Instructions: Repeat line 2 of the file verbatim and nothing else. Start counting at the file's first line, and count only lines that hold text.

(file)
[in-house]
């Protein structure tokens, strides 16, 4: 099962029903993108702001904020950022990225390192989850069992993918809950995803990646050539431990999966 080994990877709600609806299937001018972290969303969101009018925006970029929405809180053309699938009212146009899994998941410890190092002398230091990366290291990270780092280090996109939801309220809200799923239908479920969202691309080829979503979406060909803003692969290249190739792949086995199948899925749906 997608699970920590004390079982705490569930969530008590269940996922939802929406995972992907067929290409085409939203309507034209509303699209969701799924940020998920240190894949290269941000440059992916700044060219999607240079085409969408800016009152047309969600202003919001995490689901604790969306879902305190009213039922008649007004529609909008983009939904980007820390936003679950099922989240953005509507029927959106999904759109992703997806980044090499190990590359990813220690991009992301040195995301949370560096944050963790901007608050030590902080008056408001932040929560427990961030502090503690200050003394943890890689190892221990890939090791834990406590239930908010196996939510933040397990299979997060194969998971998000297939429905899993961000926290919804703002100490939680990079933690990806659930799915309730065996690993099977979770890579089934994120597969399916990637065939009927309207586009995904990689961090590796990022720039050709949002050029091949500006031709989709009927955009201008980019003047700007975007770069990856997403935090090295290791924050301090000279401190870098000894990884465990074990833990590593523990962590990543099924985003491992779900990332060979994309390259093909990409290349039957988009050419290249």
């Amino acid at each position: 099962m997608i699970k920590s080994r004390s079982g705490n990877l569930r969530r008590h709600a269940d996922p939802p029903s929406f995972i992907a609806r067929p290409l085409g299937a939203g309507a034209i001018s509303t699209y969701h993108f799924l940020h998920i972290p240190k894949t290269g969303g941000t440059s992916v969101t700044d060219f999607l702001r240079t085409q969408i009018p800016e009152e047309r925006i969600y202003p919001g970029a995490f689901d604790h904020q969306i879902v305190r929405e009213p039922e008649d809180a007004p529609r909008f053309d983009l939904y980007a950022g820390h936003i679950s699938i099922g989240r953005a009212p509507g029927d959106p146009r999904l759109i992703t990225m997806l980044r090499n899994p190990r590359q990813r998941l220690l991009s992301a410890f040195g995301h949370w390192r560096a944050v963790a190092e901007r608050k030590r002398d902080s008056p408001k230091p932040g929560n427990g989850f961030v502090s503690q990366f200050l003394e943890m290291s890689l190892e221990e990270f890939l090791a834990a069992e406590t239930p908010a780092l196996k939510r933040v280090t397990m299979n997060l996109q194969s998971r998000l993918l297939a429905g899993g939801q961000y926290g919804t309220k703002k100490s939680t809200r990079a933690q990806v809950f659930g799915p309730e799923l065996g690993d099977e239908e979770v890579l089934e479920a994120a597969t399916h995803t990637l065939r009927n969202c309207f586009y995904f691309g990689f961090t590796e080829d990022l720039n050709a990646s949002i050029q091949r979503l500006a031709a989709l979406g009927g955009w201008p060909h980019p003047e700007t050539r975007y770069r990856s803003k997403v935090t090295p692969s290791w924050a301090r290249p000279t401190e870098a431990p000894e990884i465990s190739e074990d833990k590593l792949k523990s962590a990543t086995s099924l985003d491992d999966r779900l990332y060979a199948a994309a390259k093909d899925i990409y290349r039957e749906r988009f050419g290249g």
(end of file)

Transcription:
């Protein structure tokens, strides 16, 4: 099962029903993108702001904020950022990225390192989850069992993918809950995803990646050539431990999966 080994990877709600609806299937001018972290969303969101009018925006970029929405809180053309699938009212146009899994998941410890190092002398230091990366290291990270780092280090996109939801309220809200799923239908479920969202691309080829979503979406060909803003692969290249190739792949086995199948899925749906 997608699970920590004390079982705490569930969530008590269940996922939802929406995972992907067929290409085409939203309507034209509303699209969701799924940020998920240190894949290269941000440059992916700044060219999607240079085409969408800016009152047309969600202003919001995490689901604790969306879902305190009213039922008649007004529609909008983009939904980007820390936003679950099922989240953005509507029927959106999904759109992703997806980044090499190990590359990813220690991009992301040195995301949370560096944050963790901007608050030590902080008056408001932040929560427990961030502090503690200050003394943890890689190892221990890939090791834990406590239930908010196996939510933040397990299979997060194969998971998000297939429905899993961000926290919804703002100490939680990079933690990806659930799915309730065996690993099977979770890579089934994120597969399916990637065939009927309207586009995904990689961090590796990022720039050709949002050029091949500006031709989709009927955009201008980019003047700007975007770069990856997403935090090295290791924050301090000279401190870098000894990884465990074990833990590593523990962590990543099924985003491992779900990332060979994309390259093909990409290349039957988009050419290249």